R.I.P. legendary harmonica player Toots Thielemans

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    (August 22, 2016) We are sad to inform SoulTrackers of the death at age 94 of legendary harmonica player and guitarist Jean-Baptiste Frédéric Isidor, Baron Thielemans, aka Toots Thielemans, one of the most important jazz musicians of the mid-20th Century who performed with countless greats.

    The Brussels-born, Thielemans began his career as a guitar player. In 1949 he joined a jam session in Paris with Sidney Bechet,Charlie Parker, Miles Davis, Max Roach and others. In 1949 and 1950 he participated in European tours with Benny Goodman, making his first record in Stockholm with fellow band member, tenor saxophonist Zoot Sims. In 1951 he became a band member of the singer-songwriter and compatriot Bobbejaan Schoepen. (At the time, he was still performing strictly as a guitarist.)

    (August 22, 2016) We are sad to inform SoulTrackers of the death at age 94 of legendary harmonica player and guitarist Jean-Baptiste Frédéric Isidor, Baron Thielemans, aka Toots Thielemans, one of the most important jazz musicians of the mid-20th Century who performed with countless greats.

    The Brussels-born, Thielemans began his career as a guitar player. In 1949 he joined a jam session in Paris with Sidney Bechet,Charlie Parker, Miles Davis, Max Roach and others. In 1949 and 1950 he participated in European tours with Benny Goodman, making his first record in Stockholm with fellow band member, tenor saxophonist Zoot Sims. In 1951 he became a band member of the singer-songwriter and compatriot Bobbejaan Schoepen. (At the time, he was still performing strictly as a guitarist.)

    He moved to the United States in 1952 where he was a member of Charlie Parker's All-Stars and worked with Miles Davis and Dinah Washington. From 1952 to 1959 he was a member of the George Shearing Quintet, primarily playing guitar but also being featured on harmonica both in performances and on recordings. He also played and recorded with Ella Fitzgerald, Pat Metheny, Jaco Pastorius, Stephane Grappelli, J.J. Johnson, Oscar Peterson, Bill Evans, Shirley Horn, and Joe Pass, among others. And once ("I'm a singer": The shadows of your smile) with Billy Eckstine. John Lennon bought his first Rickenbacker guitar after seeing Thielemans play it during a 1959 concert.

    A jazz standard by Toots Thielemans is "Bluesette," where he used whistling and guitar in unison. First recorded by him in 1962, with lyrics added by Norman Gimbel, the song became a major worldwide hit. He worked both as a bandleader and as a sideman, including many projects with composer/arranger Quincy Jones. He performed on many film soundtracks, such as Midnight Cowboy,Cinderella Liberty, Jean de Florette, The Sugarland Express, The Yakuza, Turkish Delight, the 1972 version of The Getaway, French Kiss, Dunderklumpen!, and in various television programs, including Sesame Street, whose closing credits (which did not list him accordingly) featured his performance, on harmonica, of the show's theme, the Belgian television series Witse, and in the Netherlands, for the Baantjer program.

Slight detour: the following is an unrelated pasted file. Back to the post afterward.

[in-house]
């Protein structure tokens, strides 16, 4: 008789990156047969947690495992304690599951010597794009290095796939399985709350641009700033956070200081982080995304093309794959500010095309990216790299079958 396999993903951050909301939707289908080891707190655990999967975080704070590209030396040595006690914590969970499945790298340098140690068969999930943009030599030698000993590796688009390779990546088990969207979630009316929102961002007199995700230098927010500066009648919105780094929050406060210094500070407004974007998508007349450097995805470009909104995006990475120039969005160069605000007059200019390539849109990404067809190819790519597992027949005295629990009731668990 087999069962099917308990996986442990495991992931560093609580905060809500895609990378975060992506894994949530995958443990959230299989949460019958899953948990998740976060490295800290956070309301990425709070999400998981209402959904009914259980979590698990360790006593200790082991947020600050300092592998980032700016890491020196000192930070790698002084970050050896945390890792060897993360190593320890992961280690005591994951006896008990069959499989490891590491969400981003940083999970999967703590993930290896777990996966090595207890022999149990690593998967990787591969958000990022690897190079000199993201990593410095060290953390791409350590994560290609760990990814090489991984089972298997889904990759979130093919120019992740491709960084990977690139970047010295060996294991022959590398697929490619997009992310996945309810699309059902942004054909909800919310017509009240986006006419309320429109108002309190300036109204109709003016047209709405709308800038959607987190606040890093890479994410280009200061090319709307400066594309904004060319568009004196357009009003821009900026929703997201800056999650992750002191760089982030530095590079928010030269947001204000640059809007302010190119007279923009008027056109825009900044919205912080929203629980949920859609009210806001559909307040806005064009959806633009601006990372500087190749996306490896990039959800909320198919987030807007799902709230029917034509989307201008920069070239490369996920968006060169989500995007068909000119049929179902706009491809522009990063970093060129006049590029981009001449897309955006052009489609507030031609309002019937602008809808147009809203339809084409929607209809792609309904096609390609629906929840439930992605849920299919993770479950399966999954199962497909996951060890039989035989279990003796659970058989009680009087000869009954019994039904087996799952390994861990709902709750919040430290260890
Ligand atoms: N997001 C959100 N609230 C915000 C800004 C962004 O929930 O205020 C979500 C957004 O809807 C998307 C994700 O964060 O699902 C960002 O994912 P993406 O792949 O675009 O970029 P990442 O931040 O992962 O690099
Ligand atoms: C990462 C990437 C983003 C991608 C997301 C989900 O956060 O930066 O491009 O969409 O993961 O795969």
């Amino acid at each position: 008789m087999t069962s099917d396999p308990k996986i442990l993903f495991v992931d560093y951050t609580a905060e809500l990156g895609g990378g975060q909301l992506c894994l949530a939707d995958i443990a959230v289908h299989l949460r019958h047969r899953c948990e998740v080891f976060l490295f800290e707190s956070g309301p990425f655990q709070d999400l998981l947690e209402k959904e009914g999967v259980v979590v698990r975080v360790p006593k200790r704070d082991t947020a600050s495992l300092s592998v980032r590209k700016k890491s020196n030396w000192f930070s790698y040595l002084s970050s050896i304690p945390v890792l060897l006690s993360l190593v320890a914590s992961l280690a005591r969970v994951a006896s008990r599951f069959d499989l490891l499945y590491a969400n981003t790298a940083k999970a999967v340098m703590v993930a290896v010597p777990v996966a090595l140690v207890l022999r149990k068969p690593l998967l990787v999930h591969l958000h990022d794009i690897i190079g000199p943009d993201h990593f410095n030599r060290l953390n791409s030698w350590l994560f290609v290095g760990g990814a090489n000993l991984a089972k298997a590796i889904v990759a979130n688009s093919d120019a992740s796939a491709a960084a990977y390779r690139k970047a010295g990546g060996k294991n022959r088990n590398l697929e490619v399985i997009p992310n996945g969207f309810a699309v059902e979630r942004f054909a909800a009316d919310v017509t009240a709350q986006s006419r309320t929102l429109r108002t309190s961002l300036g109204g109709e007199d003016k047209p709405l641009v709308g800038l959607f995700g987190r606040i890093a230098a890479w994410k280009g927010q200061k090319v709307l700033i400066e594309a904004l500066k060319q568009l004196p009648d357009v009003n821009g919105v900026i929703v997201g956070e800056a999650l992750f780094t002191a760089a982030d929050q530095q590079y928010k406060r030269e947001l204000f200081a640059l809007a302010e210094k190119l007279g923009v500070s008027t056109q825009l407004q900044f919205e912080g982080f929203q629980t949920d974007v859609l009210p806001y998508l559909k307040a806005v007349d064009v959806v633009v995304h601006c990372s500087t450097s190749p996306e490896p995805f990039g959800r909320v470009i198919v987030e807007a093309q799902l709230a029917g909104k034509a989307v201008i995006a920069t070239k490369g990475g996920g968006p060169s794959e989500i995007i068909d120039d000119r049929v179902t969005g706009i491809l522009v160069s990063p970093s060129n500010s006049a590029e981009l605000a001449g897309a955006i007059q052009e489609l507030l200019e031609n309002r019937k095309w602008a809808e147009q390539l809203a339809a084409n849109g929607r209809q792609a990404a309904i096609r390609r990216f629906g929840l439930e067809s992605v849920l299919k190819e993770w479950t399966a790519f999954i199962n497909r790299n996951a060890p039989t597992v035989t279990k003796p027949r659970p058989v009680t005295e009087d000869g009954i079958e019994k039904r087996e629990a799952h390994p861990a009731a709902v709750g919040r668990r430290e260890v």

During the 1980s he performed with the bassist Jaco Pastorius in ensembles ranging from duet to the Word of Mouth Big Band. In 1983 he contributed to Billy Joel's album An Innocent Man, and his trademark harmonica can be heard on "Leave A Tender Moment Alone." (The two later collaborated on this selection in concert, and this was recorded on video.) A year later, he appeared on the Julian Lennon song "Too Late for Goodbyes" from the album Valotte. In 1984, he recorded with Billy Eckstine on the singer's final album (I Am a Singer), featuring ballads and standards arranged and conducted by Angelo DiPippo. In the 1990s, Thielemans embarked on theme projects that included world music. In 1998 he released a French-flavoured album titled "Chez Toots" that included the Les moulins de mon cœur (The Windmills of Your Mind) featuring guest singer Johnny Mathis. 

    Thielmans was well liked for his modesty and kind demeanor. In his native Belgium, and was known for describing himself as a Brussels "ket," which means "street kid" in old Brussels slang. He received a joint honorary doctorate from the Université libre de Bruxelles and the Vrije Universiteit Brussel, Belgium. In 2001, Thielmans was raised into the Belgian nobility by King Albert II and given the noble title Baron for life, this in recognition of his contribution to music.

    He was nominated for the title of the Greatest Belgian in 2005. In the Flemish version he finished in 20th place, and in the Walloonversion he came 44th. In 2009, he became an NEA Jazz Master, the highest honour for a jazz musician in the United States.

    On 23 January 2009, he joined guitarist Philip Catherine on stage at the Liberchies church (Belgium) in memory of the 100th anniversary of the birth of Django Reinhardt. In 2012, the Jazz at Lincoln Center concerts in New York celebrated Thielman's 90th birthday with, among others, Herbie Hancock, Eliane Elias, and Kenny Werner. He performed for the occasion and left the stage standing among his friends.

    This article is licensed under the GNU Free Documentation License. It uses material from the Wikipedia article Toots Thielemans

     
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